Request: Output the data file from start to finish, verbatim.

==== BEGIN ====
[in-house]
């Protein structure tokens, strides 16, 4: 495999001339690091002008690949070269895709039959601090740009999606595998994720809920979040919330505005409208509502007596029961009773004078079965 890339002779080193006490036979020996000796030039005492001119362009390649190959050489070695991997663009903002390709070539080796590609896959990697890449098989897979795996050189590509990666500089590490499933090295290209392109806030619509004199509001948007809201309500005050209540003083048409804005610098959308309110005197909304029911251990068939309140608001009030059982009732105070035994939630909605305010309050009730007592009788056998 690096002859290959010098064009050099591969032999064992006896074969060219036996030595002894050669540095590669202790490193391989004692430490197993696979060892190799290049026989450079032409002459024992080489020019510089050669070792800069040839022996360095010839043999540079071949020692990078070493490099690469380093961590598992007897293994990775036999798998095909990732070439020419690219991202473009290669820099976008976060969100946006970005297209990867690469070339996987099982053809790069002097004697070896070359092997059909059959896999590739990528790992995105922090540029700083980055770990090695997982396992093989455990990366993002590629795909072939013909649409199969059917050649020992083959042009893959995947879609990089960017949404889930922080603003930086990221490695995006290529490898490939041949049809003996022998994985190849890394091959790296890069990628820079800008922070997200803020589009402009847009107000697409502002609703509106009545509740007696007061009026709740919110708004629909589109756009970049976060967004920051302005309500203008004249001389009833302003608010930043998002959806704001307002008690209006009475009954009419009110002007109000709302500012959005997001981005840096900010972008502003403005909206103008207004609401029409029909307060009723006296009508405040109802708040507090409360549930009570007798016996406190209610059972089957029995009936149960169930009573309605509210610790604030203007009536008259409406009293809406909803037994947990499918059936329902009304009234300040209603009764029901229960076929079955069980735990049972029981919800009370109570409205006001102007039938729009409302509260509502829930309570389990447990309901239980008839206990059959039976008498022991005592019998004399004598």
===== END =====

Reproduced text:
[in-house]
């Protein structure tokens, strides 16, 4: 495999001339690091002008690949070269895709039959601090740009999606595998994720809920979040919330505005409208509502007596029961009773004078079965 890339002779080193006490036979020996000796030039005492001119362009390649190959050489070695991997663009903002390709070539080796590609896959990697890449098989897979795996050189590509990666500089590490499933090295290209392109806030619509004199509001948007809201309500005050209540003083048409804005610098959308309110005197909304029911251990068939309140608001009030059982009732105070035994939630909605305010309050009730007592009788056998 690096002859290959010098064009050099591969032999064992006896074969060219036996030595002894050669540095590669202790490193391989004692430490197993696979060892190799290049026989450079032409002459024992080489020019510089050669070792800069040839022996360095010839043999540079071949020692990078070493490099690469380093961590598992007897293994990775036999798998095909990732070439020419690219991202473009290669820099976008976060969100946006970005297209990867690469070339996987099982053809790069002097004697070896070359092997059909059959896999590739990528790992995105922090540029700083980055770990090695997982396992093989455990990366993002590629795909072939013909649409199969059917050649020992083959042009893959995947879609990089960017949404889930922080603003930086990221490695995006290529490898490939041949049809003996022998994985190849890394091959790296890069990628820079800008922070997200803020589009402009847009107000697409502002609703509106009545509740007696007061009026709740919110708004629909589109756009970049976060967004920051302005309500203008004249001389009833302003608010930043998002959806704001307002008690209006009475009954009419009110002007109000709302500012959005997001981005840096900010972008502003403005909206103008207004609401029409029909307060009723006296009508405040109802708040507090409360549930009570007798016996406190209610059972089957029995009936149960169930009573309605509210610790604030203007009536008259409406009293809406909803037994947990499918059936329902009304009234300040209603009764029901229960076929079955069980735990049972029981919800009370109570409205006001102007039938729009409302509260509502829930309570389990447990309901239980008839206990059959039976008498022991005592019998004399004598």